The Family Prospers

During this time Al Young was still working as a bookkeeper at Edison's. Colonel George Washington Goethals, builder of the Panama Canal and well-known New Jersey capitalist, had recently invested in several companies along the east coast. With the advice of his friend Thomas Edison, Goethals sought to put together a team of controllers from different callings to analyze the performance and troubleshoot problems in the companies he had invested in. Edison recommended his own employee, Al Young, to Goethals as an accountant and comptroller for the team. Al took the position and was assigned by Colonel Goethals to work with the New Haven Clock Company. He and Marie soon after left their home on Burnett Street for Connecticut.

Back in Orange, the Dowd's store continued to do well. Hired workers now did the more mundane jobs such as delivery. Besides Bea Gillespie the bookkeeper and Jake Kruegar the butcher, workers included "Chinky" Meyer, Bill Stanton, James McFarland, Spiros Mella (back from his service in the war). As early as 1917 Sarah and her children had discussed incorporating their business and in 1922 the Dowd Grocery became S.L.Dowd Inc. Officers of the corporation were John Francis Dowd, President; Charles A. Dowd, Vice-President; and Thomas A. Dowd, secretary and treasurer.

The brothers were developing as businessmen . Above all, they were "from the old school" - their word was good and could be relied on above all else. All three were ambitious and hard working, but each also had his own individual strength and style. John may have been picked by Sarah to lead, not just because he was the oldest. Although the shortest of the brothers, John was physically the strongest. Marie adored him, suggesting that despite a strong temper, John had a very kind, protective feeling for his family and the family business. John was "the muscle" in the team. Tom was the "lace curtain", the salesman and public speaker in the team. Although none of the boys had an advanced education, Tom was a voracious reader and cultivated his vocabulary and oratory through books. He was also good with numbers, having been a bookkeeper himself. "Tom and John made a good team". Charlie, the younger brother was a different character altogether; "one of the nicest people you would ever meet". He was "the caretaker" in the team. Naturally sensitive, compassionate and conscientious Charlie was a good manager and perfect to oversee the employees and the daily operations.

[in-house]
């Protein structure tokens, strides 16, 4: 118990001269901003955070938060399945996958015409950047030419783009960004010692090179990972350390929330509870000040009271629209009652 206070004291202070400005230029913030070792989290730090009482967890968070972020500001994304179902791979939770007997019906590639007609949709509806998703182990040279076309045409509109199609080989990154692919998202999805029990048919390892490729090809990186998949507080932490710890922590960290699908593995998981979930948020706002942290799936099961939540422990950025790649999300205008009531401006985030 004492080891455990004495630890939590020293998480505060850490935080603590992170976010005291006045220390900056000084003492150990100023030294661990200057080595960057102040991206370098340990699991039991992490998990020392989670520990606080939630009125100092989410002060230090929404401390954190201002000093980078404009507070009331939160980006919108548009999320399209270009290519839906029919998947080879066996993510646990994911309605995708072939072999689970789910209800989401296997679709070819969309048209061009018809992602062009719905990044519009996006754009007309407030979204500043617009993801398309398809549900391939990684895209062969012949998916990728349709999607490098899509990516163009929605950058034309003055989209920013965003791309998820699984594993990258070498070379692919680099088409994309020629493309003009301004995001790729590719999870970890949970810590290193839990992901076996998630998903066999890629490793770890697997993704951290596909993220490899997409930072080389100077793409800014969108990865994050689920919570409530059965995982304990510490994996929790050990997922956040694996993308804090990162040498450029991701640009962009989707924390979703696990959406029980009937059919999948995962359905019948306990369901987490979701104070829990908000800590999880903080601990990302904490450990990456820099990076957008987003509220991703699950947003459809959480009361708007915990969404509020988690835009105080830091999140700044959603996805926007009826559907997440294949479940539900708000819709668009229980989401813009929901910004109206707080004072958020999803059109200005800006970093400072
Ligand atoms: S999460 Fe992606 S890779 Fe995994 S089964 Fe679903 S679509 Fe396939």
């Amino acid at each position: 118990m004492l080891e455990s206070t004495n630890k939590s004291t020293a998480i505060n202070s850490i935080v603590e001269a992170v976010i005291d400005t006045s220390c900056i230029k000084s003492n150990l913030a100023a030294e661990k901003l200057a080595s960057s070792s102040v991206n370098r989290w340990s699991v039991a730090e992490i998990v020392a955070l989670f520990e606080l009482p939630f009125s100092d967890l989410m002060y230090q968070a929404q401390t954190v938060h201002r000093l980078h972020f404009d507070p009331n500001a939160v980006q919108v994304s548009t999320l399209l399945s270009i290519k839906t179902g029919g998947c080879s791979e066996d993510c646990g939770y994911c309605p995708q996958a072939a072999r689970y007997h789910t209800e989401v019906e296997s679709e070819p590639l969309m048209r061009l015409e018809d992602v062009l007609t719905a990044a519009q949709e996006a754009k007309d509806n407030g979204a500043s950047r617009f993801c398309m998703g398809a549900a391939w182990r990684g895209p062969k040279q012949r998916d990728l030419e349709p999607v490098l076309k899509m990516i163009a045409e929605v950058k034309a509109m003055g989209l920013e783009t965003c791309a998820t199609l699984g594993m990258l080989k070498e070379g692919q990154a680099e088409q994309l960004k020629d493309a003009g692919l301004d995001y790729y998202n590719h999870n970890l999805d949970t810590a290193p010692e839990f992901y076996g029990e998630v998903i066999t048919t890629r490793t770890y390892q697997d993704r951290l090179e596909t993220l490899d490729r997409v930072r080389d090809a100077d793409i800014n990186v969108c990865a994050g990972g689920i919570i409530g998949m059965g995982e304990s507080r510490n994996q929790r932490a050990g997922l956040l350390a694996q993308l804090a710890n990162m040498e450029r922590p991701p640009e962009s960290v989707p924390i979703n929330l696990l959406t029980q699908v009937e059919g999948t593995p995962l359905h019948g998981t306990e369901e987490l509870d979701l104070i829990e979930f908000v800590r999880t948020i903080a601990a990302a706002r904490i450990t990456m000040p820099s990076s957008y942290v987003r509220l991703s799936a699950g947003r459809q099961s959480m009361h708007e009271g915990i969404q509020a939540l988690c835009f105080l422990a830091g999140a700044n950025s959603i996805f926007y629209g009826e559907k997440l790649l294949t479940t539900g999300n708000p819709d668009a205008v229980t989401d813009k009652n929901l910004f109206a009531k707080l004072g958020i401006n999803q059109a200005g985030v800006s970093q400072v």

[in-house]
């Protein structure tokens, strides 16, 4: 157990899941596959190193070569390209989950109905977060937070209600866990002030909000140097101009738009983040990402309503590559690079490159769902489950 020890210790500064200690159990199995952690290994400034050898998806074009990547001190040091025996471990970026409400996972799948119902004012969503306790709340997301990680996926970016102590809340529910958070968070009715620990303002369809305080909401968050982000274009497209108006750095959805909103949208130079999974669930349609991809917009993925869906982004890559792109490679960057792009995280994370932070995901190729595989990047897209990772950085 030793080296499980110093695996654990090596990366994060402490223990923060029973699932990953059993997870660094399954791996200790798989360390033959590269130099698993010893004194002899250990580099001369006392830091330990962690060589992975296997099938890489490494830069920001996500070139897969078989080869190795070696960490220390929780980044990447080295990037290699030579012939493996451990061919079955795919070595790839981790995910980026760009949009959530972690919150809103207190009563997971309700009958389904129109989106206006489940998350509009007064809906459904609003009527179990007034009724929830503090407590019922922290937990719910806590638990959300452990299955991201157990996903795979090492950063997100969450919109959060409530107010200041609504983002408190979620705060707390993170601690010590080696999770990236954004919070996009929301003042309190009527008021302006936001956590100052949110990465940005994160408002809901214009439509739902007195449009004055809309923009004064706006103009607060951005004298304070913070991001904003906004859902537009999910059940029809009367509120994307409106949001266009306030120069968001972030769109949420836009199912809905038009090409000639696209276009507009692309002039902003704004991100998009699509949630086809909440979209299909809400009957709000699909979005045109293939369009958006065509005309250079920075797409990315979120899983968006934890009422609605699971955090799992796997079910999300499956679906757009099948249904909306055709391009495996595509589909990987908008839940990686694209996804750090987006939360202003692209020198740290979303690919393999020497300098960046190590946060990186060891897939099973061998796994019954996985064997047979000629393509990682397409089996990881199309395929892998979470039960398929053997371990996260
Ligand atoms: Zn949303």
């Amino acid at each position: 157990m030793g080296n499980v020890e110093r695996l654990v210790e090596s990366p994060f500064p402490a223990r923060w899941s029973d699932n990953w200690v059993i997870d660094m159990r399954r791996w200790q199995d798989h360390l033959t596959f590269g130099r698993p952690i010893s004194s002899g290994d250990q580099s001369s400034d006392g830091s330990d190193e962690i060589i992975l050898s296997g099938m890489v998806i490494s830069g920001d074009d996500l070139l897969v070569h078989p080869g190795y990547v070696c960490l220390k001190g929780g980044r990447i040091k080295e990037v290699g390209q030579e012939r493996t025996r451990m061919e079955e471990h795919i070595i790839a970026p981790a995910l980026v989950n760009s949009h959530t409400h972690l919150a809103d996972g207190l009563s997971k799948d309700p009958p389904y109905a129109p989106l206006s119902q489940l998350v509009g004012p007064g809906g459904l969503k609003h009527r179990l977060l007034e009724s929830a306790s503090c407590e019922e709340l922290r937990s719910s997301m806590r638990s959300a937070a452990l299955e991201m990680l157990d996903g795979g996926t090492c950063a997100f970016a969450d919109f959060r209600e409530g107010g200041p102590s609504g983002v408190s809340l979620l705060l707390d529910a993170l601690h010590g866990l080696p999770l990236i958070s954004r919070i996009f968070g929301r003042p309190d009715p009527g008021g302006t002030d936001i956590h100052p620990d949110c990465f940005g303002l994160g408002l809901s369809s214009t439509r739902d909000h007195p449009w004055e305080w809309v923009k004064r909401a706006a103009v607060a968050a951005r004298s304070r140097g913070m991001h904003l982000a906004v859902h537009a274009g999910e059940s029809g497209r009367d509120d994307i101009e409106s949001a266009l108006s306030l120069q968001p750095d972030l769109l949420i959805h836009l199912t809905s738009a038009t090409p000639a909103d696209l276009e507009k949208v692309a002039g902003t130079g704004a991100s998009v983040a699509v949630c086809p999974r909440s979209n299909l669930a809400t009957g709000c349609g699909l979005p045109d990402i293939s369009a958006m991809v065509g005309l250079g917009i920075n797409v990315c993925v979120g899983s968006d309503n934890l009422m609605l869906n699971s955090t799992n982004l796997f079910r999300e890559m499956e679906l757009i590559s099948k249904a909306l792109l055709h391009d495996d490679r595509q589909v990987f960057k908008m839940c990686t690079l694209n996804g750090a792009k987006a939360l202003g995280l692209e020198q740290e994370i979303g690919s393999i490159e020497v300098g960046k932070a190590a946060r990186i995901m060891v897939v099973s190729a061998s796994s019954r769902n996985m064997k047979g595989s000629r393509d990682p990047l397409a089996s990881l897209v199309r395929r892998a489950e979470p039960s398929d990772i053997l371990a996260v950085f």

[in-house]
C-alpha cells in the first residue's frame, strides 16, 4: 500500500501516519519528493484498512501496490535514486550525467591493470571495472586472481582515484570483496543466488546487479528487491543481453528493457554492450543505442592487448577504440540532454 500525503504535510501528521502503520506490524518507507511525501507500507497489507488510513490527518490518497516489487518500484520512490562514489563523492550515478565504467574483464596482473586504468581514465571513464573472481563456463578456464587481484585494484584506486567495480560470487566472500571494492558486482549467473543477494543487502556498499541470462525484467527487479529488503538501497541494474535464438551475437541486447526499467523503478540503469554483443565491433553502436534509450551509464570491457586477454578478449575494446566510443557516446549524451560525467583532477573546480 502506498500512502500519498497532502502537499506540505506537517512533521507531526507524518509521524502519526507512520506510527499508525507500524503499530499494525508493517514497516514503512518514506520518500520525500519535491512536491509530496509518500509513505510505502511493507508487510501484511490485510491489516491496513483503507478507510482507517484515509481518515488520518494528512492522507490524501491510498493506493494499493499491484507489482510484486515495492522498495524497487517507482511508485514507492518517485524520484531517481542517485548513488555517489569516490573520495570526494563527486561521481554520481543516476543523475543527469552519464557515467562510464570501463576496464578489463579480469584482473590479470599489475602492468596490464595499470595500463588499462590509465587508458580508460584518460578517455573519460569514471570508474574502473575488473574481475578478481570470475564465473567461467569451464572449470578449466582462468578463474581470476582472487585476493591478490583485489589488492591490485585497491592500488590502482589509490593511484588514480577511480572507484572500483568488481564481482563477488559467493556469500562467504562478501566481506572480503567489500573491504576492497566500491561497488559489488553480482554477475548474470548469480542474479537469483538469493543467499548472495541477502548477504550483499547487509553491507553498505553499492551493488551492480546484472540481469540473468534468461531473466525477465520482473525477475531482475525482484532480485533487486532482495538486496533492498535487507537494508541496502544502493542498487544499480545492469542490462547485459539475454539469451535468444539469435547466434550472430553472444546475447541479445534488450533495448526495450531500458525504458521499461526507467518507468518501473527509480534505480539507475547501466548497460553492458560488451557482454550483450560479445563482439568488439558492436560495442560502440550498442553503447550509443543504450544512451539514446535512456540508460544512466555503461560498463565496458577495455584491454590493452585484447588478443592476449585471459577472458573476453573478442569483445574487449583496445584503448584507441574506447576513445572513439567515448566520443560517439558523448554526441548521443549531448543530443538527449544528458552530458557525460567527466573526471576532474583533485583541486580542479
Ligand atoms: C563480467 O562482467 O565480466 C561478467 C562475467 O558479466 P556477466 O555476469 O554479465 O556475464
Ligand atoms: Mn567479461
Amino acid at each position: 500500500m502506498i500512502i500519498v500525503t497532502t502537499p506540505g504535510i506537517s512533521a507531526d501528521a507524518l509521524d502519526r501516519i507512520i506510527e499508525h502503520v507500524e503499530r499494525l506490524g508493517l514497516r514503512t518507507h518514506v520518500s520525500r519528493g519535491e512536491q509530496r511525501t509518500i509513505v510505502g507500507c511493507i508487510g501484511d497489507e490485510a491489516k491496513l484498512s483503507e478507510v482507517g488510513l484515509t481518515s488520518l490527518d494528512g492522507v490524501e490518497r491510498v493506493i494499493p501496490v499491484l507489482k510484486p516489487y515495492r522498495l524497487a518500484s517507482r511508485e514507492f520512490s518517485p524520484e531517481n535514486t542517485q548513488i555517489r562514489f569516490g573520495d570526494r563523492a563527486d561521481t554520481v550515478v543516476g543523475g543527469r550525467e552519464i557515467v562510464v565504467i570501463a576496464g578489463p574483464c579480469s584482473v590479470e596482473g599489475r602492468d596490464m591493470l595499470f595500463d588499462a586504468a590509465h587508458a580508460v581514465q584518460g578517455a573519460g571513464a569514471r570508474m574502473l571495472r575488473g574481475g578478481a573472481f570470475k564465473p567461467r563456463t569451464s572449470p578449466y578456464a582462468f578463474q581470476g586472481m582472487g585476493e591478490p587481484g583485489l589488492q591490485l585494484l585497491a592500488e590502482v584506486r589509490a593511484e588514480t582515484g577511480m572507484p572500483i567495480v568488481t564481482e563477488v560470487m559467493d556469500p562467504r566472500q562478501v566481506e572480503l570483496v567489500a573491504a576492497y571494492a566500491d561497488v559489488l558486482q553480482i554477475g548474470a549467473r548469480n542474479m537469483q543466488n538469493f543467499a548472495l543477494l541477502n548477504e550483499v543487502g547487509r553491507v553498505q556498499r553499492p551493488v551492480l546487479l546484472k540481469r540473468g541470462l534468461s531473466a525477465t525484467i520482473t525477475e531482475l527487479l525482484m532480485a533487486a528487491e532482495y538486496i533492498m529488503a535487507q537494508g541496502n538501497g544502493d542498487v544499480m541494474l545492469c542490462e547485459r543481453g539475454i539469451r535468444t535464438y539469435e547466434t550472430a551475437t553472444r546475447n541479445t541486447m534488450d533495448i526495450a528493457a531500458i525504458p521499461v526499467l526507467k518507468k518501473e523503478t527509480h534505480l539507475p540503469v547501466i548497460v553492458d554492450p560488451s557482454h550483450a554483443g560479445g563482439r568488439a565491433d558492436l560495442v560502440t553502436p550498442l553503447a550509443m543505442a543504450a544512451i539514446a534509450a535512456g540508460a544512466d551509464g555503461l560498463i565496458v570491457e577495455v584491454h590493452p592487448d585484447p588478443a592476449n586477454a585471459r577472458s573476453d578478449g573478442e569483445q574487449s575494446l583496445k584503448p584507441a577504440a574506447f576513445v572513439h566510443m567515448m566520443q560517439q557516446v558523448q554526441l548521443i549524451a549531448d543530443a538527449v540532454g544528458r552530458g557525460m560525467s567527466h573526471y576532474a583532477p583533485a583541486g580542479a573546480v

The war was over and the U.S. economy was flourishing. The roaring twenties were just beginning. Besides selling groceries, S.L. Dowd Inc. delved into the lucrative real estate market. Between 1922 and 1929 fourteen properties were purchased by S.L. Dowd Inc. and twelve properties were sold. These properties, lots and buildings, were not for their private use (each of the boys purchased their private homes under their own names); but were for legitimate business. At the same time, the brothers also started a separate real-estate and insurance office, Suburban Realty, at #239 Main Street across from the Llewelyn theater. The emphasis of the business was the resale of properties - but, common in the business of the time, insurance was simply an appendage to the real-estate sale. By 1920 Al and Marie Young had returned from Connecticut and Al joined the brothers as a partner of Suburban Realty. His strong business experience, close friendship with Tom and his marriage to their sister made it natural for him to join the brothers in the family business. He and Marie had moved back into their Burnett St. home and Sarah Dowd moved in with them.